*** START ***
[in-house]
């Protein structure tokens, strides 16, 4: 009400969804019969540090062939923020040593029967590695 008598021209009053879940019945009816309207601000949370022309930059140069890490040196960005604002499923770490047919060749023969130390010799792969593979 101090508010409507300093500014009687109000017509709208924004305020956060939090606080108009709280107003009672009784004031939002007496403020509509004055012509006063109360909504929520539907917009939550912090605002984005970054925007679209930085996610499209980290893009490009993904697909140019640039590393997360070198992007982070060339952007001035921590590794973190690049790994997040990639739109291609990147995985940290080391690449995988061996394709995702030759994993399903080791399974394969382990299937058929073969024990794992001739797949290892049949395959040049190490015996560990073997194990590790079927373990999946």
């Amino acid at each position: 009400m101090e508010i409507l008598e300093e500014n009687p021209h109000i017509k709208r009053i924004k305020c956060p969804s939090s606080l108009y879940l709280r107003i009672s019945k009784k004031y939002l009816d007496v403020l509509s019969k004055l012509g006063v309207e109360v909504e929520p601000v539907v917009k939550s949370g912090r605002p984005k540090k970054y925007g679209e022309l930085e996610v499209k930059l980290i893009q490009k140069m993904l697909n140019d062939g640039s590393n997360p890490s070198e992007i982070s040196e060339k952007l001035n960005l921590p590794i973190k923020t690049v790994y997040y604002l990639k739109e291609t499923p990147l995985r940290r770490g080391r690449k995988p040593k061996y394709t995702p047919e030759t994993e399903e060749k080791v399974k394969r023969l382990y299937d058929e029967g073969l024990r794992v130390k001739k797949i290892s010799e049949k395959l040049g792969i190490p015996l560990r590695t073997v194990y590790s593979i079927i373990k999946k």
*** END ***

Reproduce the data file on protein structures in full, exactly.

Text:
[in-house]
């Protein structure tokens, strides 16, 4: 009400969804019969540090062939923020040593029967590695 008598021209009053879940019945009816309207601000949370022309930059140069890490040196960005604002499923770490047919060749023969130390010799792969593979 101090508010409507300093500014009687109000017509709208924004305020956060939090606080108009709280107003009672009784004031939002007496403020509509004055012509006063109360909504929520539907917009939550912090605002984005970054925007679209930085996610499209980290893009490009993904697909140019640039590393997360070198992007982070060339952007001035921590590794973190690049790994997040990639739109291609990147995985940290080391690449995988061996394709995702030759994993399903080791399974394969382990299937058929073969024990794992001739797949290892049949395959040049190490015996560990073997194990590790079927373990999946």
């Amino acid at each position: 009400m101090e508010i409507l008598e300093e500014n009687p021209h109000i017509k709208r009053i924004k305020c956060p969804s939090s606080l108009y879940l709280r107003i009672s019945k009784k004031y939002l009816d007496v403020l509509s019969k004055l012509g006063v309207e109360v909504e929520p601000v539907v917009k939550s949370g912090r605002p984005k540090k970054y925007g679209e022309l930085e996610v499209k930059l980290i893009q490009k140069m993904l697909n140019d062939g640039s590393n997360p890490s070198e992007i982070s040196e060339k952007l001035n960005l921590p590794i973190k923020t690049v790994y997040y604002l990639k739109e291609t499923p990147l995985r940290r770490g080391r690449k995988p040593k061996y394709t995702p047919e030759t994993e399903e060749k080791v399974k394969r023969l382990y299937d058929e029967g073969l024990r794992v130390k001739k797949i290892s010799e049949k395959l040049g792969i190490p015996l560990r590695t073997v194990y590790s593979i079927i373990k999946k």